Qatar's rejection of human rights ahead of the World Cup is outrageous. Photo: Omar Chatriwala, Flickr

Analysis

Are sporting events more important than human rights?

This year's World Cup qualifiers have aroused great debate both nationally and internationally. Qatar, the host country for the World Cup 2022, is considered to be violating human rights. Once again, the debate over inadequate selection of host countries for sports championships is being revived.

Several countries have clearly distanced themselves from the International Football Association's FIFA World Cup 2022 being held in Qatar due to the country's human rights violations. In Norway has several voices were raised to boycott The event and the national team have openly shown their dissatisfaction with Fifa during the qualifiers. Both Germany and the Netherlands have followed Norway's example. Swedish football association (SvFF) has instead of boycotting the event chosen to try to put pressure on those responsible to get human rights respected. SvFF writes in one open letter to Fifa that they want the guest workers' working conditions to be investigated and that the workers are to be protected from poor working conditions. 

The non-humane working conditions of guest workers

Before Qatar will be the host country the migrant worker who built the event's infrastructure such as arenas and hotels. The guest workers who made it possible for Qatar to be the host country have, if they have been paid, received the minimum wage. A minimum wage that barely covers their expenses and many of the workers have barely been able to afford food. Over 6 of Qatar's migrant workers have died since Qatar was awarded the World Cup hosting and according to The Guardian it is believed that many of them worked with the world championship. 

Of Qatar's total workforce, 95 percent guest workers. In recent years, workers' rights have improved somewhat, but many major problems remain and the country's government continues to push for exploitation and forced labor. Employees are often in a position of dependence on their employers and lack opportunities to influence their working conditions as trade unions and the like are not allowed. 

Guest workers' working conditions ahead of the 2022 World Cup have been heavily criticized. Photo: ILO / Apex Image, Flickr
Lack of rights for more than guest workers 

In the debate, it seems almost exclusively the lack of rights for migrant workers that is raised despite the fact that the country has considerably greater problems than that. Women in Qatar lack the fundamental right to make decisions about their own lives. Getting married and traveling abroad are some examples that by law require a male guardian's permit according to one new report from human rights organization Human Rights Watch (HRW). Women also do not have the right to be the primary guardian of their children and face widespread discrimination in almost all aspects of life according to HRW. A woman who reports rape risk to be prosecuted because it is considered evidence of sex outside of marriage which is illegal under Qatari law. Something that raises the question, why does the football debate focus exclusively on guest workers and why are the oppressed women not considered as important?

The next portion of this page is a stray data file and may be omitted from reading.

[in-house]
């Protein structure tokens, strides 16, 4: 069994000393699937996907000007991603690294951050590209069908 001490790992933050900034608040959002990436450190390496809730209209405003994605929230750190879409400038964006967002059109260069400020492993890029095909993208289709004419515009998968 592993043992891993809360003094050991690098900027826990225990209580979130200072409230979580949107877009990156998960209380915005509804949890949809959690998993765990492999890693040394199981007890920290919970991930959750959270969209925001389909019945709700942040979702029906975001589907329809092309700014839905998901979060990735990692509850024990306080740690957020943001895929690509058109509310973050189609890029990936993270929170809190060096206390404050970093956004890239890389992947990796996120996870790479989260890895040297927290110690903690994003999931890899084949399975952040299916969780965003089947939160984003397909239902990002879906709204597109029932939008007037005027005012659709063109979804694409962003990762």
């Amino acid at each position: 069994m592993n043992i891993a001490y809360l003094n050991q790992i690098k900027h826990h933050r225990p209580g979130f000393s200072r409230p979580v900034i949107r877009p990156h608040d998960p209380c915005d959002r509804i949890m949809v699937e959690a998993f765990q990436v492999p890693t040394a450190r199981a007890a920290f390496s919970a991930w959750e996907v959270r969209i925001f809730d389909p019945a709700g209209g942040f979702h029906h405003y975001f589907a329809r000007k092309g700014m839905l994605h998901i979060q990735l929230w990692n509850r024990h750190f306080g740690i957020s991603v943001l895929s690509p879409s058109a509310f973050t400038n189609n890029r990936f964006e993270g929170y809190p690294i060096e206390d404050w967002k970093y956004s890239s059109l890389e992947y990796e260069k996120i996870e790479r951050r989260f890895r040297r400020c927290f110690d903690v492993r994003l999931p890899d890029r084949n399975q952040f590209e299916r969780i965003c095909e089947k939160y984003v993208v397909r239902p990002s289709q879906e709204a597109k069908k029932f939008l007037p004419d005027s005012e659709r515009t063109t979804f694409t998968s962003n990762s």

Qatar has recently introduced laws that can be seen as backward-looking when it comes to freedom of expression. It is now criminal to criticize the emir and since last year, a person can receive up to five years in prison for spreading false rumors, but it is not stated anywhere who decides whether a rumor is false or not. 

Not the first sporting event to provoke debate 

The World Cup in football is far from the only sporting event where the host country's approach to human rights has been highlighted. Ahead of the 2008 Olympic Games in China, it was questioned how a country could compete lack of human rights could be assigned to the host. Olympic Games in China are now being planned again. To let China be the host country for the Winter Olympics 2022 has according with the BBC compared to repeating the same mistakes as when Nazi Germany in 1936 hosted the Olympics. Now more than 180 different human rights organizations are calling for a boycott of the event due to China's crimes against the country's minority groups, according to the BBC. 

It may seem that it has historically been unprofitable to protest against countries with a lack of human rights being allowed to act as host countries, but there are times when sporting events have been moved. The World Hockey Championship 2021 was previously planned to be held in Belarus but has been moved after extensive protests. However, the Swedish Football Association maintains that a boycott is not the right way to go and has therefore been criticized for not doing enough. How Sweden and the rest of the world act in the matter not only affects the upcoming world championships but can be a clear stance for the future. Qatar has, according to Expressen, great influence in the football sphere and to accept the country as host of the world championship would be to let football reach a new level of self-interest for the organizers and let hosting be bought through corruption and the sport disgraced by vulgarities.

Is there something in the text that is incorrect? Contact us at opinion@fuf.se

Share this: